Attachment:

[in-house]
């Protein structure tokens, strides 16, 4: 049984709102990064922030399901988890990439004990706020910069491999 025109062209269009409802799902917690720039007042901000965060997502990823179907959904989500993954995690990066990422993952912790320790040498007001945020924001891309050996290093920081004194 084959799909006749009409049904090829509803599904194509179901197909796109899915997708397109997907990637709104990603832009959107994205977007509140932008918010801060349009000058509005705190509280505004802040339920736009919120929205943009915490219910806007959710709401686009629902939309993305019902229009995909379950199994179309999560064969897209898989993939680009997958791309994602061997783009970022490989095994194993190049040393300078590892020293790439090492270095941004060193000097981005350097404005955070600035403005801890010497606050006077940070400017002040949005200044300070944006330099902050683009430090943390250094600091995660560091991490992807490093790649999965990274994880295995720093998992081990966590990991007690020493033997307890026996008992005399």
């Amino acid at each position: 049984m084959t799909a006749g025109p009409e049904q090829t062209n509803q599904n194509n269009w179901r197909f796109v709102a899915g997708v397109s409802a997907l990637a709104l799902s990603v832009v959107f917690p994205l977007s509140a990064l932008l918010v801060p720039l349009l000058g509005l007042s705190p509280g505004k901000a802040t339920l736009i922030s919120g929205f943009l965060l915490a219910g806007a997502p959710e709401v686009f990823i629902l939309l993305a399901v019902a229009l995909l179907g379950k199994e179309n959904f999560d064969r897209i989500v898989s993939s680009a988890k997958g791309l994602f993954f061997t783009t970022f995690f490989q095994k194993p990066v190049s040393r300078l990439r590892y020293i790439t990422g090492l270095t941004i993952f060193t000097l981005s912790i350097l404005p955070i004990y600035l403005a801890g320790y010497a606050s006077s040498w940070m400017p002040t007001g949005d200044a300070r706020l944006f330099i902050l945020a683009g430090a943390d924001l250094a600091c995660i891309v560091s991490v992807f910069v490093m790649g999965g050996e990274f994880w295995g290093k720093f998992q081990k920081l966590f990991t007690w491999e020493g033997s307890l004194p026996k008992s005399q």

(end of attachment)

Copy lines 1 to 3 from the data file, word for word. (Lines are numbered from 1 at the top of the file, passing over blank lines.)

[in-house]
């Protein structure tokens, strides 16, 4: 049984709102990064922030399901988890990439004990706020910069491999 025109062209269009409802799902917690720039007042901000965060997502990823179907959904989500993954995690990066990422993952912790320790040498007001945020924001891309050996290093920081004194 084959799909006749009409049904090829509803599904194509179901197909796109899915997708397109997907990637709104990603832009959107994205977007509140932008918010801060349009000058509005705190509280505004802040339920736009919120929205943009915490219910806007959710709401686009629902939309993305019902229009995909379950199994179309999560064969897209898989993939680009997958791309994602061997783009970022490989095994194993190049040393300078590892020293790439090492270095941004060193000097981005350097404005955070600035403005801890010497606050006077940070400017002040949005200044300070944006330099902050683009430090943390250094600091995660560091991490992807490093790649999965990274994880295995720093998992081990966590990991007690020493033997307890026996008992005399």
């Amino acid at each position: 049984m084959t799909a006749g025109p009409e049904q090829t062209n509803q599904n194509n269009w179901r197909f796109v709102a899915g997708v397109s409802a997907l990637a709104l799902s990603v832009v959107f917690p994205l977007s509140a990064l932008l918010v801060p720039l349009l000058g509005l007042s705190p509280g505004k901000a802040t339920l736009i922030s919120g929205f943009l965060l915490a219910g806007a997502p959710e709401v686009f990823i629902l939309l993305a399901v019902a229009l995909l179907g379950k199994e179309n959904f999560d064969r897209i989500v898989s993939s680009a988890k997958g791309l994602f993954f061997t783009t970022f995690f490989q095994k194993p990066v190049s040393r300078l990439r590892y020293i790439t990422g090492l270095t941004i993952f060193t000097l981005s912790i350097l404005p955070i004990y600035l403005a801890g320790y010497a606050s006077s040498w940070m400017p002040t007001g949005d200044a300070r706020l944006f330099i902050l945020a683009g430090a943390d924001l250094a600091c995660i891309v560091s991490v992807f910069v490093m790649g999965g050996e990274f994880w295995g290093k720093f998992q081990k920081l966590f990991t007690w491999e020493g033997s307890l004194p026996k008992s005399q």